If anyone would like to hazard a guess as to why creators Adam Horowitz and Eddy Kitsis set their campy camp (pun!) drama in 1989 then, by all means, lay it on me cause goodness knows I found the (semi) recent period piece aspect of this show a little too silly for words. On a network that targets directly to the generation that comes after me (still a baby chick, born in the twilight year of 1987) it's a weird step to take. There are no cell phones, no social media accounts, no insta-wifi connections that link our techno brains to the rest of humanity. Perhaps its nostalgia; the idea of being cut off from everything we think of today in terms of communication and connection creates a deeper story. Maybe it's fondly remembering when you could be one with nature without needing to snap a sunset photo to Instagram. Or maybe it's just that a soap opera derived camp horror flick doesn't make a lot of sense in the 21st century--everyone, at all times, has a camera, a video recorder, a phone, and literally a link to thousand, if not millions, of other people at their finger tips. Whatever the case, the 1989 setting gives rise to a contradiction for the viewers; it gives the show a totally out of touch feeling with the music, outfits, and general power dynamics between the genders it deploys; but at the same time, there is something very familiar about all this. It has been years (and years and years) since I attended a camp, but Camp Stillwater could be any Midwestern, off-the-beaten-path patch of youthful indiscretion that you remember from days gone by. Cliches might be obnoxious but we readily insert our own memories into their fully made forms. Everyone knew someone like one of these characters on Dead of Summer. Maybe you were even just like one of them--be it popular and cool, or a loner and struggling. Cliches don't necessarily have to be a bad thing and some of the best stories are as laudable as they are because of their rote direction, but in the 21st century, when TV is supposed to be making inroads in depictions of culture, society, gender, sex, and life in general, cliches are there to be made fun of; to be deconstructed so as to understand why certain attitudes, feelings, and sentiments belong to an age that has passed us by. And it's hard for me to believe that Adam and Eddy don't know this; I give them a lot (a lot) of grief over on my OUAT reviews--as does a good portion of the fandom these days--for adhering to traditions in storytelling that need to be placed by the wayside. After five years of that show, and the ever growing criticism around it, am I expected to believe that these two professional writers haven't realized that what their target audience wants is something that pushes the envelope beyond the stereotypical? That is why I'm inclined to read Dead of Summer as a clever satire of its tropes. These cliches are played to the hilt; played to such perfect type that if I didn't know any better, I would say this show was the first outing of a junior writer who is drawing from what he knows--and what he knows is the simple, un-nuanced, free from complications narrative that is like following a straight line from plot point A to plot point B.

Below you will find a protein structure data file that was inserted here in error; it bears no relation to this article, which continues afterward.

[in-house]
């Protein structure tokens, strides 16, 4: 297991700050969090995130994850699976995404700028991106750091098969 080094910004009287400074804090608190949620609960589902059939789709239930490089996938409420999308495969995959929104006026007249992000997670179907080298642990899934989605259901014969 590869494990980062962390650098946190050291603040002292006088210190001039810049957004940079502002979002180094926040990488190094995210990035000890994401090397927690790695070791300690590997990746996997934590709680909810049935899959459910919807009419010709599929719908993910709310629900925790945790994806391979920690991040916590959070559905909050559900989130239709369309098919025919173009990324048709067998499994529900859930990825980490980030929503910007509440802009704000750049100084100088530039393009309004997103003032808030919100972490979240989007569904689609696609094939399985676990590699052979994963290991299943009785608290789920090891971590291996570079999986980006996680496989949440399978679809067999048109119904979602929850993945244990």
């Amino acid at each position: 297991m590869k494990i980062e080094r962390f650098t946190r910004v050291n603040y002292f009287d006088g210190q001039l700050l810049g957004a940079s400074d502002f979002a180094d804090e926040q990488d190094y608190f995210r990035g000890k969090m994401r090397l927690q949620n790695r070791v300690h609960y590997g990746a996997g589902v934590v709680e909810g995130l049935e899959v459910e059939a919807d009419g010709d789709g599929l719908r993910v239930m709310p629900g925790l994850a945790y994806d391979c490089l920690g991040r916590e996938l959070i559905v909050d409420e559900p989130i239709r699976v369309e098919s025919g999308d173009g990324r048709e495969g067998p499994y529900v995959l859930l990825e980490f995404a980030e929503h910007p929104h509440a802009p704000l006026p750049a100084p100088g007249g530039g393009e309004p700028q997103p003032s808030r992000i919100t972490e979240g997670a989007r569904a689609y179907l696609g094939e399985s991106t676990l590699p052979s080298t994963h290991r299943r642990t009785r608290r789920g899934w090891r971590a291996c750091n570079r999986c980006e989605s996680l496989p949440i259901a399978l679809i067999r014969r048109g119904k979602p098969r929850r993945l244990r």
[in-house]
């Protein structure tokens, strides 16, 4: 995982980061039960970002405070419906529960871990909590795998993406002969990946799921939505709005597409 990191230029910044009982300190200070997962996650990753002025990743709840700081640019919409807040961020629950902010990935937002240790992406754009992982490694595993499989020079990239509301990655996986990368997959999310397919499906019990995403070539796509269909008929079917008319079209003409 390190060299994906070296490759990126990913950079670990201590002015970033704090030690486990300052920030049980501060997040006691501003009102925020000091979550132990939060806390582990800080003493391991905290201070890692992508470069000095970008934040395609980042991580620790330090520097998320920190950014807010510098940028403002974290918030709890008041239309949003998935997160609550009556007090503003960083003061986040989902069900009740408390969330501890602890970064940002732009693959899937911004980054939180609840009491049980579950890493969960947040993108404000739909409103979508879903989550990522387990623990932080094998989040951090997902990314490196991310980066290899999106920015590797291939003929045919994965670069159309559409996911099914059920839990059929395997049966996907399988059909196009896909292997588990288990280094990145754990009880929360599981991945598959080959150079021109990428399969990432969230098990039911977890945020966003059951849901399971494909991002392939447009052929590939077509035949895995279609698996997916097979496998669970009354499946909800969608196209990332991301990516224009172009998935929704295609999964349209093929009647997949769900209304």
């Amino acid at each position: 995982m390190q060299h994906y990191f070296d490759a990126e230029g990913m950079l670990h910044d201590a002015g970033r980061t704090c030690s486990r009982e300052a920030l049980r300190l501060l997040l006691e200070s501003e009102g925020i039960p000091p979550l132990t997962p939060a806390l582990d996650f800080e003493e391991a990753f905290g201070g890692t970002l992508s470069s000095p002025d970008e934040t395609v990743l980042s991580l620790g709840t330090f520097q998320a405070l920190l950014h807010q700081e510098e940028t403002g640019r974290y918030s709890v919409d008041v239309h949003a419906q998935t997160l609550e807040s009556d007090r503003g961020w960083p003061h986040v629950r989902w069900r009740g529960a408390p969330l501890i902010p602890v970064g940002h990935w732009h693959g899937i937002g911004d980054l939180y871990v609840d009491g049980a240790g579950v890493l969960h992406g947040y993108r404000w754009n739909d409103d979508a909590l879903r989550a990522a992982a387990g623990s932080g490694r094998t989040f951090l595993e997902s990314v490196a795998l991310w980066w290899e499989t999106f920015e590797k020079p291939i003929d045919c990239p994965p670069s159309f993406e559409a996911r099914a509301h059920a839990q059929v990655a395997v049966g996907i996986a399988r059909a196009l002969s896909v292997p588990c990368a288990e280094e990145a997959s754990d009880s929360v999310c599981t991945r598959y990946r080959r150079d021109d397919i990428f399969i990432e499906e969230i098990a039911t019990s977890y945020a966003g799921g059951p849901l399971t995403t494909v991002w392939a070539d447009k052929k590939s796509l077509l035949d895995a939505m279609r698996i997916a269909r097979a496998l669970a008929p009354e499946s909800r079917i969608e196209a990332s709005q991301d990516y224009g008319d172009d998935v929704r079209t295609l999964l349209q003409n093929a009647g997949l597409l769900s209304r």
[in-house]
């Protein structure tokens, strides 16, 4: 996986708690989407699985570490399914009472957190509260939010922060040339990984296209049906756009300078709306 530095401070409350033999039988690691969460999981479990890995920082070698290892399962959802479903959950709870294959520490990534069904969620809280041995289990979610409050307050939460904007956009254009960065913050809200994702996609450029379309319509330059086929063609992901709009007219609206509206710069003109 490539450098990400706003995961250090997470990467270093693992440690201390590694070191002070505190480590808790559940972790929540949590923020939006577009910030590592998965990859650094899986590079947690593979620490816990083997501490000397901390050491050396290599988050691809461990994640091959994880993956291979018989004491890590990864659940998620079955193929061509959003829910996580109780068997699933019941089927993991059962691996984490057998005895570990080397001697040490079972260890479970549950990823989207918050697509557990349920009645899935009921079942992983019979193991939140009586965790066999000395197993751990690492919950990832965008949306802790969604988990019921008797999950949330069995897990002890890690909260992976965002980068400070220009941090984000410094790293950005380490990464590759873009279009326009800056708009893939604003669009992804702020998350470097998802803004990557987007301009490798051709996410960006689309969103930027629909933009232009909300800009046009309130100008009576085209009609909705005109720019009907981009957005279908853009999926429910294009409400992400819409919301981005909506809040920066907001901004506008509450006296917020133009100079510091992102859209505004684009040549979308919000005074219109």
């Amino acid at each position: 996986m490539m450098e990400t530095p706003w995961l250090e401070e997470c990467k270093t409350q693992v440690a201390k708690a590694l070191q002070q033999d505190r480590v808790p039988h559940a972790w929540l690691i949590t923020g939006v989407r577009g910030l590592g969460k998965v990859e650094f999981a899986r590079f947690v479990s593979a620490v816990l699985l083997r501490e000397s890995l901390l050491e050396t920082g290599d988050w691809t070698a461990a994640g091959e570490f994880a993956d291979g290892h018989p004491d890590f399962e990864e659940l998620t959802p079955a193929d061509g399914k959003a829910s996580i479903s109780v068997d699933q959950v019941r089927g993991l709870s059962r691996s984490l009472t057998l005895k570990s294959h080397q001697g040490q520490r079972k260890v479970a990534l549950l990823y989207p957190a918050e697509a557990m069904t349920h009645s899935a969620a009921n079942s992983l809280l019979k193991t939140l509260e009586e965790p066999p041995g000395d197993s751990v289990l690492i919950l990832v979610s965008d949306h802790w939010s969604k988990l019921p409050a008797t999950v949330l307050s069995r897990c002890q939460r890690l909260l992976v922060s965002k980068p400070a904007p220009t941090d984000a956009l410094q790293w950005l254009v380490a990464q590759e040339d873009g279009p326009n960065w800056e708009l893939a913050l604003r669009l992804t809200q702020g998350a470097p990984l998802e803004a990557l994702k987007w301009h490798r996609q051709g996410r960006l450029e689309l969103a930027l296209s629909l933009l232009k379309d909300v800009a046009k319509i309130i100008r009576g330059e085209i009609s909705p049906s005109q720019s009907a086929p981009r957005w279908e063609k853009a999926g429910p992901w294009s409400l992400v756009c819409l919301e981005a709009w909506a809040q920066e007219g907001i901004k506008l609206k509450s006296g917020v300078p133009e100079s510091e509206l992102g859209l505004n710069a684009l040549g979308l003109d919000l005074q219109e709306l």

So, if the story is so rife in cliches, what kind of narrative are we looking at here? Well, I believe the entire thrust of the show can be summed up from a scene straight out of "teen horror 101." Sitting around a campfire, smoking weed, and drinking cheap beer one character (a cliche "watcher and storyteller" figure who records everything on a old fashioned video camera) says, "anyone could come in here and kill every single one of us. They wouldn't find out bodies for days!" This eye-roll worthy line is followed up with the equally tropeish creepy janitor--who takes a little too much enjoyment in capturing animals in traps--speaking cryptically to the lead character, Amy, informing her, in a dull monotone voice, to leave Camp Stillwater because "you have no idea what this place is!"A tree also bleeds at one point. Demons, literal and metaphorical, abound at Camp Stillwater. Amy, as is her right as main character, is damaged, haunted, and, of course, the new counselor at Camp Stillwater. She's the outsider, one of two characters who didn't spend her golden childhood years by the lake with the rest of the gang. Amy's story is to find herself while figuring out the mysteries of Camp Stillwater, navigating all things personal and mythical. These mythical mysteries include all the classics: ghosts, magic, Satanism, and weird local legends. It's hard to get a handle on the full scope of the mystery in the first episode but given that the show begins with the murder of a negro piano player a century ago, and that all the ghosts so far were seen in the piano player's lake, it's not hard to guess. Lemme take a stab...the dead negro was accused of witchcraft and killed by racist townies to "protect their own." It will turn out that the dead man was a practitioner of magic--and possibly a Satanist who killed all the folks in the lake to appease some sort of demonic entity that resides at Stillwater and to keep the world at large safe--and is seeking revenge (and/or continual appeasement of said demonic force) using the natural magical properties of Camp Stillwater to continue exacting his revenge. Deb, the head counselor (who was miraculously brought back to life and defrosted from her time as the Ice Queen), knows all this but can't bring herself to shut down the camp because she sunk all her money into trying to bring her childhood camp back to life (this action reawakens the camp ghost, if I read the cliches right!) On the whole, there are too many characters (each one as opaque as the next), too many mysteries, too many narratives balls in the air, for anything to make a ton of sense right now. But I don't know that it needs to; as terrible and hokey as the premiere was, it's not without action, intrigue, and it does manage to create a desire to see how it ends--even if you could write the ending without seeing anything else from Dead of Summer.